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This holiday season is going to test the Wolves’ mettle

MinnPost photo by Craig Lassig
Forward Andrew Wiggins and center Karl-Anthony Towns, above, along with Zach LaVine, are all logging more minutes per game than ever before.

As we flip the calendar to December, the Minnesota Timberwolves own the third-worst record in the NBA. That’s not the bad news: It is going to get worse before it gets better.

According to, in compiling a 5-13 mark through the first 18 games of the season, the Wolves have played the 24th toughest schedule among the 30 NBA teams thus far. Now it is time for the law of averages to exert its payback: Just one of the next 10 opponents has a losing record.

In other words, this traipse through the holiday season is going to test the mettle of a Wolves team that thus far has exhibited a frankly shocking lack of poise and cohesion. They have yet to win two games in a row and barring a change of character and/or fortune, that is likely to remain true as we flip the calendar again into 2017.

At that point, if not before, Tom Thibodeau and his staff will confront some consequential decisions about the short- and long-term course of this franchise.

Thibodeau is 18 games into a five-year contract that gives him near-absolute control over both the personnel and the playbook of this team. His roster is topped with three 21-year old players whose raw talent is envied and coveted by Minnesota’s opponents. But it is a trio that has generated far more sizzle and hype than substance and synergy.

By now, Thibodeau’s initial strategy for the Wolves has become apparent. He was going to lean on his “Big 3” of Karl-Anthony Towns, Andrew Wiggins and Zach LaVine to an extraordinary degree. He was going to wield his formidable ability to prepare, motivate and indoctrinate his teams to fast-forward the development of these precocious kids.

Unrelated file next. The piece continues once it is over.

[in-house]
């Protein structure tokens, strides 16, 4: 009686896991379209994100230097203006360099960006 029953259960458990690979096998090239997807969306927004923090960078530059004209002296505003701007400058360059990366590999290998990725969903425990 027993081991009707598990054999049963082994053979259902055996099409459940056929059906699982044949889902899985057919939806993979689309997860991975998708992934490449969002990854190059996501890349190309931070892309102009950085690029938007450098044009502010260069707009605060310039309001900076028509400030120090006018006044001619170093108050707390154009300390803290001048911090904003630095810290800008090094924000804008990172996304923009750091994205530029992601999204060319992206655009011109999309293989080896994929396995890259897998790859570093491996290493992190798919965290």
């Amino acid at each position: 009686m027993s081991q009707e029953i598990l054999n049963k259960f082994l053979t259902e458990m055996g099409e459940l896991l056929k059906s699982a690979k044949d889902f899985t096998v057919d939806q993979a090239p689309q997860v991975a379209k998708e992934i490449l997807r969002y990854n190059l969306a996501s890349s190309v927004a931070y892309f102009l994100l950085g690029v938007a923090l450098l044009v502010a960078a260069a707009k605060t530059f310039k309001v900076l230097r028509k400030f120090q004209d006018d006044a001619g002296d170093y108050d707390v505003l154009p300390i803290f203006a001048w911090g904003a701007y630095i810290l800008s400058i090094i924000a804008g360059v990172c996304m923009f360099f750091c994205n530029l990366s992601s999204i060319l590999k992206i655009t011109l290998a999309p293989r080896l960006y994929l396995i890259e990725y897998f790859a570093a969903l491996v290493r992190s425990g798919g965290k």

This tempering trial by fire would inevitably expose weaknesses even as it showcased strengths and measured ceilings on what this coveted core of talent could accomplish together. Then and only then would Thibs utilize the salary cap space he hoarded this off-season, to more surgically caulk the seams and boost the rockets — to take a team already on its way to respectability and lower-rung playoff status into the pantheon of genuine championship contenders.

This rugged month of games will help determine whether that plan just had an improbably slow germination and can still be salvaged, or if it is tattered beyond repair. Do the Wolves patiently stay the course and trust they will make it through this bleak blizzard of underachievement, or do they heed the undeniable warning signs, grasp their miscalculation and chart a new path?

The current status woe

Let’s get specific and hang some data on these generalities. Wiggins, Towns and LaVine are all logging more minutes per game than ever before. Wiggins has always been a workhorse so the quantity of his uptick in minutes — 36.5 per game as compared to 35.1 last season and 36.2 as a rookie — is negligible. As for quality, however, Wiggins usage rate has jumped from 22.6 to 26.9 to 28.6 in succeeding seasons, and he is much more frequently called upon to be the ball-handling decision-maker at the top of the key in the Wolves half-court offense. (Usage is a measure of the player’s involvement in the percentage of his team’s plays when he is on the court.)

The minutes for Towns have risen from 32 to 35 per game and his usage has jumped from 24.7 to 26.8. LaVine’s minutes have seen the highest escalation– from 24.7 to 28 to a team-high 36.7 per game this season–over the course of his career. And while his usage has declined slightly, from 23.3 to 22.3 after a rookie season of 22.4, it is solely the result of his switch from being a combo point and shooting guard his first two years to strictly manning the shooting guard position this season. LaVine’s shot attempts have risen from 8.8 to 11.7 to 15.6 per game over the past three seasons.

The point is, the three precocious kids are getting more quantity and quality time than ever before in the roles they were meant to play. (Unless you think LaVine is better suited for the point than shooting guard, in which case you’d be wrong.)